“This operation suggests that drugs ordered from so-called ‘Canadian’ Internet sites are not drugs of known safety and efficacy,” said Dr. Andrew von Eschenbach, acting FDA commissioner. “These results make clear there are Internet sites that claim to be "Canadian" that, in fact, are peddling drugs of dubious origin, safety, and efficacy. We believe that these ‘bait and switch’ tactics — offering patients one thing and then giving them something else — are misleading to patients and potentially harmful to the public health.”

FDA conducted its operation, named “Operation Bait and Switch,” over a few days in August 2005 at JFK Airport in New York City, Miami International Airport, and Los Angeles International Airport. FDA examined all mail parcels suspected of containing pharmaceuticals sent from the four countries that the FDA had previously noticed were sources of drugs apparently ordered from pharmacies alleged to be Canadian in origin. Out of nearly 4,000 parcels examined, almost 1,700 or about 43 percent had been ordered from “Canadian” Internet pharmacies and were represented as being of Canadian origin.

However, only 15 percent of the “Canadian” drugs in the parcels examined actually originated in Canada. The remaining 85 percent were manufactured in 27 different countries. In addition to having been falsely promoted as being of Canadian origin, many of these drugs were not adequately labeled in English to help assure safe and effective use.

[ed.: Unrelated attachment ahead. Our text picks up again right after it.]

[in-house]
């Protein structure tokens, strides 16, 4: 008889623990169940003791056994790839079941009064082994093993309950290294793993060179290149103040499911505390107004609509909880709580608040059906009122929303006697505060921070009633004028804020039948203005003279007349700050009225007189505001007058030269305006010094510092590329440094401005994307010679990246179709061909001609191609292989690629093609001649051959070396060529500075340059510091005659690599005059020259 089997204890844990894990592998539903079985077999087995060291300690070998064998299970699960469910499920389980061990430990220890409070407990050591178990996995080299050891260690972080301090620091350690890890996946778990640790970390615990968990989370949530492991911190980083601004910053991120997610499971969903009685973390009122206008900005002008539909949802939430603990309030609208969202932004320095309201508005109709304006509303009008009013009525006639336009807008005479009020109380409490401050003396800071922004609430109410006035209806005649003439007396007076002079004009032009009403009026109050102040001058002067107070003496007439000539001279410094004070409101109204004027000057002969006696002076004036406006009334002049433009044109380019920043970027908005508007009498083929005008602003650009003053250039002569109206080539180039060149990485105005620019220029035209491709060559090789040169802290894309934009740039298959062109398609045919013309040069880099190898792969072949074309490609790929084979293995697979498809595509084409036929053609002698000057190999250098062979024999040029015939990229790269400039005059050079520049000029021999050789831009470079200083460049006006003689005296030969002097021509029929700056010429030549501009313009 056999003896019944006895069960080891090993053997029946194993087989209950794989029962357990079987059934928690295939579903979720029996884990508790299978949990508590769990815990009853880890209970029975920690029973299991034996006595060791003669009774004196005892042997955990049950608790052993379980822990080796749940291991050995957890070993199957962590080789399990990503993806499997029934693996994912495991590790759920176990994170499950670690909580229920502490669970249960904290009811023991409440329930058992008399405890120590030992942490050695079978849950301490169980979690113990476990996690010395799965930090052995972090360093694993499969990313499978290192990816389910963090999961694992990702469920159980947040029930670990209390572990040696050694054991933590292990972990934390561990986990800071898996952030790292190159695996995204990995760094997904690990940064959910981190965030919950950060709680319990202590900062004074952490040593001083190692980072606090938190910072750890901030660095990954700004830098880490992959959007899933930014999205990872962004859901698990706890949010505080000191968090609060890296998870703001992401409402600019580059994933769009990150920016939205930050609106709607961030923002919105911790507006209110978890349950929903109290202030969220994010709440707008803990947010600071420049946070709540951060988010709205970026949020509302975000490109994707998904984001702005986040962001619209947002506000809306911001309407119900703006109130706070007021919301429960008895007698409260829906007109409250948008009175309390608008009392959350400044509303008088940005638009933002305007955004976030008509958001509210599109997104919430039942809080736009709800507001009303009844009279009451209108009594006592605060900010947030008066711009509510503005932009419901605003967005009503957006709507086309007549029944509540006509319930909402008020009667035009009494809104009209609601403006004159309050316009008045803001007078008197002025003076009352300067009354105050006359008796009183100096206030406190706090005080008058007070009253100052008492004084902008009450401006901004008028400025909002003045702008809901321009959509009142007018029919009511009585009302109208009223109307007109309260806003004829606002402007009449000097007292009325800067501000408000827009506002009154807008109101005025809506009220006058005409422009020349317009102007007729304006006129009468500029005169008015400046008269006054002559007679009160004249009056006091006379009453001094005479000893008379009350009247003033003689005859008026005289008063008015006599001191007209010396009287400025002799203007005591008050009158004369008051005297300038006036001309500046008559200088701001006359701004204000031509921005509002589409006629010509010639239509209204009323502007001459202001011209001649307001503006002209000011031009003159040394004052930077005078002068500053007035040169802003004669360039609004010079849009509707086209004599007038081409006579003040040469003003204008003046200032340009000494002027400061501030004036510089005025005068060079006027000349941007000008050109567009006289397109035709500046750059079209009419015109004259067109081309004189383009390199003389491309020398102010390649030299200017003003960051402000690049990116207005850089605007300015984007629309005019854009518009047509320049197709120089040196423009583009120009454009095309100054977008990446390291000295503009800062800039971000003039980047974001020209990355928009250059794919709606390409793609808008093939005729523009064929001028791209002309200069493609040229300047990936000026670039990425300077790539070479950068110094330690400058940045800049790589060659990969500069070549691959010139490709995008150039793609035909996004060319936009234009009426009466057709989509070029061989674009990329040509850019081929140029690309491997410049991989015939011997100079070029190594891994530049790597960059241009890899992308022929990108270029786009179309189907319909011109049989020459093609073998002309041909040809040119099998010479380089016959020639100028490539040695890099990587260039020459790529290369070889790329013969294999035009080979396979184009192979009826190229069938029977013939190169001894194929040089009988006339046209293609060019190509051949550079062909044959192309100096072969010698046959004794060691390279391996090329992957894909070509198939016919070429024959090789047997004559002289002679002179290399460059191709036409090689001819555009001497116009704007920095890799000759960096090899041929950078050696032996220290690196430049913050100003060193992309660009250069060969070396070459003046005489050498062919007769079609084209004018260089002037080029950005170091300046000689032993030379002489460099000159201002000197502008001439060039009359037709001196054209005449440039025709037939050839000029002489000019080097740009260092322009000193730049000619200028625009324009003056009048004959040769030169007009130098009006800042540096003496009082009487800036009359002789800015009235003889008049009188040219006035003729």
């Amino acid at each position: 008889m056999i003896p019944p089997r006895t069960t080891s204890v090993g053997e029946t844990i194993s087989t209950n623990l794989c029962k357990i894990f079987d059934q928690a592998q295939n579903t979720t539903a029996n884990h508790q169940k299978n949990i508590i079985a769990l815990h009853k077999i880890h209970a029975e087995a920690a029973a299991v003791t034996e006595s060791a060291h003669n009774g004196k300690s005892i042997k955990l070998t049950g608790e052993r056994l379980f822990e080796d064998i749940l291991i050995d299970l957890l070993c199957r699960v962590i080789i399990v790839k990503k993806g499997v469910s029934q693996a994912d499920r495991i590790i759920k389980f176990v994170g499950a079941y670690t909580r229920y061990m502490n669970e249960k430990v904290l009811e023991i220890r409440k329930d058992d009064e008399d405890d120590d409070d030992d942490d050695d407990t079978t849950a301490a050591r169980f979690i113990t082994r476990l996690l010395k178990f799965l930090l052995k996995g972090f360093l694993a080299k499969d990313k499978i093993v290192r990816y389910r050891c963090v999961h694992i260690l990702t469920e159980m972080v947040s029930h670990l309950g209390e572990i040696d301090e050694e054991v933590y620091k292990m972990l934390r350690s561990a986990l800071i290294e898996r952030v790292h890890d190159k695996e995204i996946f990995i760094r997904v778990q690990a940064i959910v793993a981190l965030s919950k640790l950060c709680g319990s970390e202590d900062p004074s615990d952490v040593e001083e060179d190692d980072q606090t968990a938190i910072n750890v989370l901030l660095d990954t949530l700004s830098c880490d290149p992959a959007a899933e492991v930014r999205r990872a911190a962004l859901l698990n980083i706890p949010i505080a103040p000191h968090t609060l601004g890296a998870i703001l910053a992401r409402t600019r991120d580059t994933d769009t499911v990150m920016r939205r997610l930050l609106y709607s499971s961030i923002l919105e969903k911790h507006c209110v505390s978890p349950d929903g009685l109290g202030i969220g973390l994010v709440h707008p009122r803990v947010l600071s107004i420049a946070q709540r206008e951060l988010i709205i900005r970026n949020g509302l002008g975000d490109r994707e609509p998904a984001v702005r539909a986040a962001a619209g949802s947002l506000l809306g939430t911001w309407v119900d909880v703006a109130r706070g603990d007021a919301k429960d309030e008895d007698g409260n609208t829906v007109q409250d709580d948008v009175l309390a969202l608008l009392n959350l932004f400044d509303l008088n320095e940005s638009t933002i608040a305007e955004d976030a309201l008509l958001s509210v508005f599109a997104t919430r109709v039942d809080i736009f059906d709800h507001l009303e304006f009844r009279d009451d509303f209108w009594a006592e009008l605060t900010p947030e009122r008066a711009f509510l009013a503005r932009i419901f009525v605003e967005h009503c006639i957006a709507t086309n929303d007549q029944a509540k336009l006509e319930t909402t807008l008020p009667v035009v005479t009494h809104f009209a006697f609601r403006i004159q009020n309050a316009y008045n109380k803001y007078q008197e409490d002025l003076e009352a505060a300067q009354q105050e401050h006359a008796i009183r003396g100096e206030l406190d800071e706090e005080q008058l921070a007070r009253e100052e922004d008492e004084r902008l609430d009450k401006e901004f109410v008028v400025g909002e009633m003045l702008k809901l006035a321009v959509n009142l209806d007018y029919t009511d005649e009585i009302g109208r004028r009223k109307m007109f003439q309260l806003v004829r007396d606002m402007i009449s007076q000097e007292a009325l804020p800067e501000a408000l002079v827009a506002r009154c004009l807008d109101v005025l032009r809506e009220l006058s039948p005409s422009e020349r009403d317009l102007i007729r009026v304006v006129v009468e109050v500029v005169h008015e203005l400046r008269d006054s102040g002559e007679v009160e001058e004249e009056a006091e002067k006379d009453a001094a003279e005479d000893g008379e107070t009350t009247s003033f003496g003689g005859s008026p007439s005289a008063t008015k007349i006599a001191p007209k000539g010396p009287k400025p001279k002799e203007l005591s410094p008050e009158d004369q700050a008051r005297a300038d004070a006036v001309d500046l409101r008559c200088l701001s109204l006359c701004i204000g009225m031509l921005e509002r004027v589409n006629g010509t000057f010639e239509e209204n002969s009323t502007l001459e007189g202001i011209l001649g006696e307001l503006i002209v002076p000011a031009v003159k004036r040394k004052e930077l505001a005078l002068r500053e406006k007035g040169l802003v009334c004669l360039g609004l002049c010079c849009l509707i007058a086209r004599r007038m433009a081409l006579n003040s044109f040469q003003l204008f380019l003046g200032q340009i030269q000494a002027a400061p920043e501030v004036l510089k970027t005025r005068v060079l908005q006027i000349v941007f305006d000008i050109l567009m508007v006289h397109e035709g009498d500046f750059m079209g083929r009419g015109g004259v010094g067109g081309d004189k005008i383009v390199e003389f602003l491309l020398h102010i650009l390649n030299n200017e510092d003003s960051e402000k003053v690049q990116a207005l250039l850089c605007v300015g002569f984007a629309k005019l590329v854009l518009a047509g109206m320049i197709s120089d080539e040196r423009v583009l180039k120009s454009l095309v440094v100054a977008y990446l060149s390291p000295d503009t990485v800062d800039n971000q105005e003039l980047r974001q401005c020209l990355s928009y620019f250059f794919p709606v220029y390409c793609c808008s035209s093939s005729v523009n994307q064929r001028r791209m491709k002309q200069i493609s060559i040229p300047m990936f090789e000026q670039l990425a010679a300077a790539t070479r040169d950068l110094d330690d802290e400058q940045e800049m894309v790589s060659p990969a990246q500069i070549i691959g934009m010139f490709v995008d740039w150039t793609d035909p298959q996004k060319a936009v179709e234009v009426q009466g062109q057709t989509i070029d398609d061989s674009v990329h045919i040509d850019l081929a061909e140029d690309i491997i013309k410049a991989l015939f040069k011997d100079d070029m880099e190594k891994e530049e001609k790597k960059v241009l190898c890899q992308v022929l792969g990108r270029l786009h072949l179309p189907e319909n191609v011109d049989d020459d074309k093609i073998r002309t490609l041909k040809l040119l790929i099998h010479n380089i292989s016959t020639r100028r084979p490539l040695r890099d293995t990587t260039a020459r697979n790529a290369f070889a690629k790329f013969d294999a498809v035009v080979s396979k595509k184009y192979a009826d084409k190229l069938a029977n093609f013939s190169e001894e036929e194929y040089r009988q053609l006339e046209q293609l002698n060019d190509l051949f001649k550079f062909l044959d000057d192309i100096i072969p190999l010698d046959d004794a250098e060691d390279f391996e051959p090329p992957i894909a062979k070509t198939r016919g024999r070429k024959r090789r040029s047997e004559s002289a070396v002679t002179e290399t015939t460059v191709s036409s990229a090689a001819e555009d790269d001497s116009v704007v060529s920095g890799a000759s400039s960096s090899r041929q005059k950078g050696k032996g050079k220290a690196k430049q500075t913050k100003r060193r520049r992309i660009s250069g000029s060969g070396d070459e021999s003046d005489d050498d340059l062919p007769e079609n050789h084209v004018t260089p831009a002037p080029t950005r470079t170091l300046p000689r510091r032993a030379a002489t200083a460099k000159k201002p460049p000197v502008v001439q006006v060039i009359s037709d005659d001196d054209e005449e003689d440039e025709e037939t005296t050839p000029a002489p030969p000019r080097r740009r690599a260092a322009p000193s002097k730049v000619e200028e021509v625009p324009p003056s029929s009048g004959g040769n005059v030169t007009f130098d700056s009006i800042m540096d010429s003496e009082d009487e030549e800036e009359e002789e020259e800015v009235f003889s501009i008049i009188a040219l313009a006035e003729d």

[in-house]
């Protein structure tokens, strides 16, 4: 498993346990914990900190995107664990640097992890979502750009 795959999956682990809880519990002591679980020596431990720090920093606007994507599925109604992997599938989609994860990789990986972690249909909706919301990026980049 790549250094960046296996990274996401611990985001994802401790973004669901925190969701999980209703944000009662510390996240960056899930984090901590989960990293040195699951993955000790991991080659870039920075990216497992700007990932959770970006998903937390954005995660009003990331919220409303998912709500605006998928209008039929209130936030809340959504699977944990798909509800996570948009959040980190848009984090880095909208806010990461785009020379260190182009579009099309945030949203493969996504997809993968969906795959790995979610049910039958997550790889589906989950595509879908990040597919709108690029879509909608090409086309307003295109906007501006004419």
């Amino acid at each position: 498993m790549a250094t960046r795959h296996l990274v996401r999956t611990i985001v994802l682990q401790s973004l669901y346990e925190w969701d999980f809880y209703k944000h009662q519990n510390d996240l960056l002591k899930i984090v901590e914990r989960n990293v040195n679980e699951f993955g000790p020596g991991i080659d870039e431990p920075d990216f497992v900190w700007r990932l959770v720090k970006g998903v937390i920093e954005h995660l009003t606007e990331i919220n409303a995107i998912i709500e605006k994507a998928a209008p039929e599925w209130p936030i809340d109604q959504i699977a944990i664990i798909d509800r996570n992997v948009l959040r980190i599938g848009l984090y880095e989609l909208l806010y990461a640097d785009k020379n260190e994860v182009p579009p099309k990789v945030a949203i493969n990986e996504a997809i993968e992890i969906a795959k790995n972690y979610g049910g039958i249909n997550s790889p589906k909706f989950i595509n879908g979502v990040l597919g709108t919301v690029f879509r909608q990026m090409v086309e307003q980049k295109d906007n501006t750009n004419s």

Thirty two of the pharmaceuticals sampled, representing three distinct drug products, have been determined to be counterfeit. The FDA said it is working closely with the Canadian drug regulatory and law enforcement authorities on this matter.

The FDA said will take appropriate action to keep these counterfeit products out of the U.S. drug supply and pursue actions against those responsible for attempting to defraud the American public.

U.S. giving computers
to fight exploitation

By the A.M. Costa Rica staff

The United Sates government is donating $95,000 in computer equipment, in part to further the fight against sexual exploitation of children here.

Special investigative equipment and computers worth $23,000 are earmarked by the Ministerio Pública, the prosecuting arm of the judiciary, said an announcement from the U.S. Embassy here.

The rest of the money will go for equipment for the  Escuela Judicial, the Academia de Policía and the Fuerza Pública, said a spokesperson for the Poder Judicial.

The formal presentation will be Wednesday when U.S. Ambassador Mark Langdale meets with Dr. Luis Paulino Mora Mora, president of the Corte Suprema de Justicia.